In late 2009 while driving past the Ronkonkoma Fire Department, David Castellano noticed a food drive truck distributing groceries to a long line of people. Standing alone on this line was a young girl no older than 5 years old. Unable to get the image of this girl, who resembled his nieces, out of his head Dave discovered that the girl and her family lived locally. That Christmas, Dave and his friends delivered gifts to her and her sister. And so began a passion for helping underprivileged families on Long Island.
This year’s third annual It’s All For The Kids Christmas fundraising event is on December 4 at The Middle Country Beer Garden, on Middle Country Road in Centereach. A night of drinking and dancing is also benefiting local children. The goal this year is to raise $12,500.
Castellano says that 100% of these funds will go directly towards Christmas gifts for an estimated 500 children. He stressed the importance of helping children locally as he grew up in Suffolk County and had a similar upbringing to the kids he is helping.
A child of a divorced home, Castellano and his older sister were raised by a single mother who had a hard time making ends meet.
“Holidays were always rough for my mother," Castellano says. "And there were some years we didn’t have presents under the tree to open because she simply didn’t have the money to put them there.”
As an adult Castellano made a name for himself on the Long Island club scene, often hosting events and doing emcee duties. But he had a vision. He wanted to incorporate the club scene and all that goes into it – promotions, drinks, music and styling – with profits going directly to children on Long Island.
It’s All For The Kids foundation is a 501(C)3 Non-Profit Corporation, donating 100 percent of its funds right to the children of Long Island. Castellano has dealt with his fair share of skeptics who don’t believe that all proceeds go directly to the children. He insists that unlike other charities he can account for every penny.
According to Castellano, all of the children receiving gifts from It’s All For The Kids are found by referrals only. Through friends, Facebook and other social media outlets, individuals contact Castellano, his mother, Linda Castellano, and his assistant, Christina Brunqwell, alerting them to families who could possibly use assistance during the holidays. Castellano, his mother and Brunqwell then contact the families and after learning a little bit about them, request “Dear Santa” letters from the children.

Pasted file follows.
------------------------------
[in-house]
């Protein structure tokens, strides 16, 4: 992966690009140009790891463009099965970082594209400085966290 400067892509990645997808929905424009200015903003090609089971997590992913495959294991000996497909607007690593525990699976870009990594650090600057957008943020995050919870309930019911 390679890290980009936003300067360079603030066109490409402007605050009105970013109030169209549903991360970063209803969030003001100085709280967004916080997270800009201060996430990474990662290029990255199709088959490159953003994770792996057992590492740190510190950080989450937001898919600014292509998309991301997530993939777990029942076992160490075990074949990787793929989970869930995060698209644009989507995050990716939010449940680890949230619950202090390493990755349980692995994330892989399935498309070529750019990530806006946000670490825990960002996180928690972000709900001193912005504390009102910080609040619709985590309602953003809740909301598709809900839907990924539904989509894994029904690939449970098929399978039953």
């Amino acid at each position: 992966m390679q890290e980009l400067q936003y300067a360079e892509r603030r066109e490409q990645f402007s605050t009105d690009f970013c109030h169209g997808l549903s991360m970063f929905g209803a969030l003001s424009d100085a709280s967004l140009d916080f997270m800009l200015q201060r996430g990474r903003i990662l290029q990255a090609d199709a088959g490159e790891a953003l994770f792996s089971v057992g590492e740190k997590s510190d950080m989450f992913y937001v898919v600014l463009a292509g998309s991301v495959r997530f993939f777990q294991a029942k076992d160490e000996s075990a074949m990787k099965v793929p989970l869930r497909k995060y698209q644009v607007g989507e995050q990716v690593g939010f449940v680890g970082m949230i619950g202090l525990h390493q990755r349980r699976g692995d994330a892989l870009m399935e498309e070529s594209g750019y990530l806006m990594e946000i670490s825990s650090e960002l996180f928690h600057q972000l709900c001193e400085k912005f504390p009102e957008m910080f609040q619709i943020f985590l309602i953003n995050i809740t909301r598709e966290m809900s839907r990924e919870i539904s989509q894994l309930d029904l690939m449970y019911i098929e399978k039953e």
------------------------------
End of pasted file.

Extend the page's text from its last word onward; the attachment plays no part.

After the December 4th Christmas event, all the funds raised will be pooled and volunteers will hit up local department stores for the gifts that the children have requested. Gifts are then wrapped and distributed to the families the week before Christmas.
The inaugural Christmas event, held on December 21, 2010, was at Dublin Down Tavern in Blue Point. The goal for that event was to raise $5,000, and although only raising $4,440, Castellano it helped provide Christmas presents to 45 children.
Dave’s biggest obstacle is finding a bar or club owner willing to forgo one night’s profits for a good cause. Bartenders and bouncers work for free and donate their pay or tips at the end of the night.
It’s All For The Kids now assists only families in Suffolk County. Castellano's goal is to expand the charity to families in Nassau and Queens counties as well.
It’s All For The Kids also works with The Timothy Hill Children Ranch, a Riverhead-based working farm that opened in 1980. They provide housing and employment to homeless and underprivileged inner city males aged 7-19. Last year, Castellano's charity delivered gifts, as well as toiletries, food and other necessities to the young men living at the ranch.
Dealing with the aftermath of Hurricane Sandy, Castellano says Long Island families are in need more than ever. He reminds us that any donation to It’s All For The Kids, no matter the amount, is appreciated.
“My goal is to get these kids to believe that Santa exists,” Castellano says. “Every child deserves to believe, that’s part of being a kid.”
This article was submitted by Victoria Pagan.